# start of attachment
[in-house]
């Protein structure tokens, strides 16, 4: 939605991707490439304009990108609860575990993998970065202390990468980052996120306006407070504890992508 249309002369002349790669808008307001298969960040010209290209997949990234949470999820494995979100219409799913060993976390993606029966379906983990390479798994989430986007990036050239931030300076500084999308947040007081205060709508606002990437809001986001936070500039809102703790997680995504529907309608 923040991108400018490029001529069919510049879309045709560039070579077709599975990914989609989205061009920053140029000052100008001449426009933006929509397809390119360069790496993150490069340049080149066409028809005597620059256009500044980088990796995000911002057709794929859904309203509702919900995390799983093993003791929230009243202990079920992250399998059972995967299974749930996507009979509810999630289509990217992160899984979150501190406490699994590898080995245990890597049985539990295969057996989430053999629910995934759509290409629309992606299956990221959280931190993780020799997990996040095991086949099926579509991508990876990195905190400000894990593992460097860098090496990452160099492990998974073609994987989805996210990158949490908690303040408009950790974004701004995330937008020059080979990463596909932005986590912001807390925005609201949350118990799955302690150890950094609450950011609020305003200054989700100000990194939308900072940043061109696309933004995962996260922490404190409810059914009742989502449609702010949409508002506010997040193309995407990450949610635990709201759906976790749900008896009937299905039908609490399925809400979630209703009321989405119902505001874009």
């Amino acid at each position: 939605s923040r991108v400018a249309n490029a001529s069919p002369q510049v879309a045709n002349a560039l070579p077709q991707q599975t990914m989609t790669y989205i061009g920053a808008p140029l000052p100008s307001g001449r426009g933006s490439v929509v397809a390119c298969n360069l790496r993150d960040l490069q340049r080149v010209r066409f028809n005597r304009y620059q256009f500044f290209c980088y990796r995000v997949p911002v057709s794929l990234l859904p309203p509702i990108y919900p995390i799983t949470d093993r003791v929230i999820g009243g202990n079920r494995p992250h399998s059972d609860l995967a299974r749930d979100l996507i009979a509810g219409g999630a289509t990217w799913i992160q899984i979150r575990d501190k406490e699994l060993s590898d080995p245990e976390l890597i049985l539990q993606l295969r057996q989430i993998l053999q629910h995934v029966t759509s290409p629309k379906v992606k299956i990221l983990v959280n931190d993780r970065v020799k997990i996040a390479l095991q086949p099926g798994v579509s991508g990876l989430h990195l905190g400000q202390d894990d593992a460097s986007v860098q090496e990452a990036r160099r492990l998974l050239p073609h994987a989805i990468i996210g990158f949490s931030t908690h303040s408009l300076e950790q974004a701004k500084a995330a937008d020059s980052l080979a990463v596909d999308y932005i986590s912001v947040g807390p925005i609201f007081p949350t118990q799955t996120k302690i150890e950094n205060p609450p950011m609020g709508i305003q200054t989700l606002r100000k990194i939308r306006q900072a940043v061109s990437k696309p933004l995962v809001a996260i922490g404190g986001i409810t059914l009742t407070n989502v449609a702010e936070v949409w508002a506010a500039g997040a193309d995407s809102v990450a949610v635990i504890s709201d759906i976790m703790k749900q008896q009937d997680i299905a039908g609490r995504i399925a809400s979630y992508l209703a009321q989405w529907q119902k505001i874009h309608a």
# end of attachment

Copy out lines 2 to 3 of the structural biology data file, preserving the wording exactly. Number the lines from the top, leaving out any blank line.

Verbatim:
């Protein structure tokens, strides 16, 4: 939605991707490439304009990108609860575990993998970065202390990468980052996120306006407070504890992508 249309002369002349790669808008307001298969960040010209290209997949990234949470999820494995979100219409799913060993976390993606029966379906983990390479798994989430986007990036050239931030300076500084999308947040007081205060709508606002990437809001986001936070500039809102703790997680995504529907309608 923040991108400018490029001529069919510049879309045709560039070579077709599975990914989609989205061009920053140029000052100008001449426009933006929509397809390119360069790496993150490069340049080149066409028809005597620059256009500044980088990796995000911002057709794929859904309203509702919900995390799983093993003791929230009243202990079920992250399998059972995967299974749930996507009979509810999630289509990217992160899984979150501190406490699994590898080995245990890597049985539990295969057996989430053999629910995934759509290409629309992606299956990221959280931190993780020799997990996040095991086949099926579509991508990876990195905190400000894990593992460097860098090496990452160099492990998974073609994987989805996210990158949490908690303040408009950790974004701004995330937008020059080979990463596909932005986590912001807390925005609201949350118990799955302690150890950094609450950011609020305003200054989700100000990194939308900072940043061109696309933004995962996260922490404190409810059914009742989502449609702010949409508002506010997040193309995407990450949610635990709201759906976790749900008896009937299905039908609490399925809400979630209703009321989405119902505001874009």
């Amino acid at each position: 939605s923040r991108v400018a249309n490029a001529s069919p002369q510049v879309a045709n002349a560039l070579p077709q991707q599975t990914m989609t790669y989205i061009g920053a808008p140029l000052p100008s307001g001449r426009g933006s490439v929509v397809a390119c298969n360069l790496r993150d960040l490069q340049r080149v010209r066409f028809n005597r304009y620059q256009f500044f290209c980088y990796r995000v997949p911002v057709s794929l990234l859904p309203p509702i990108y919900p995390i799983t949470d093993r003791v929230i999820g009243g202990n079920r494995p992250h399998s059972d609860l995967a299974r749930d979100l996507i009979a509810g219409g999630a289509t990217w799913i992160q899984i979150r575990d501190k406490e699994l060993s590898d080995p245990e976390l890597i049985l539990q993606l295969r057996q989430i993998l053999q629910h995934v029966t759509s290409p629309k379906v992606k299956i990221l983990v959280n931190d993780r970065v020799k997990i996040a390479l095991q086949p099926g798994v579509s991508g990876l989430h990195l905190g400000q202390d894990d593992a460097s986007v860098q090496e990452a990036r160099r492990l998974l050239p073609h994987a989805i990468i996210g990158f949490s931030t908690h303040s408009l300076e950790q974004a701004k500084a995330a937008d020059s980052l080979a990463v596909d999308y932005i986590s912001v947040g807390p925005i609201f007081p949350t118990q799955t996120k302690i150890e950094n205060p609450p950011m609020g709508i305003q200054t989700l606002r100000k990194i939308r306006q900072a940043v061109s990437k696309p933004l995962v809001a996260i922490g404190g986001i409810t059914l009742t407070n989502v449609a702010e936070v949409w508002a506010a500039g997040a193309d995407s809102v990450a949610v635990i504890s709201d759906i976790m703790k749900q008896q009937d997680i299905a039908g609490r995504i399925a809400s979630y992508l209703a009321q989405w529907q119902k505001i874009h309608a």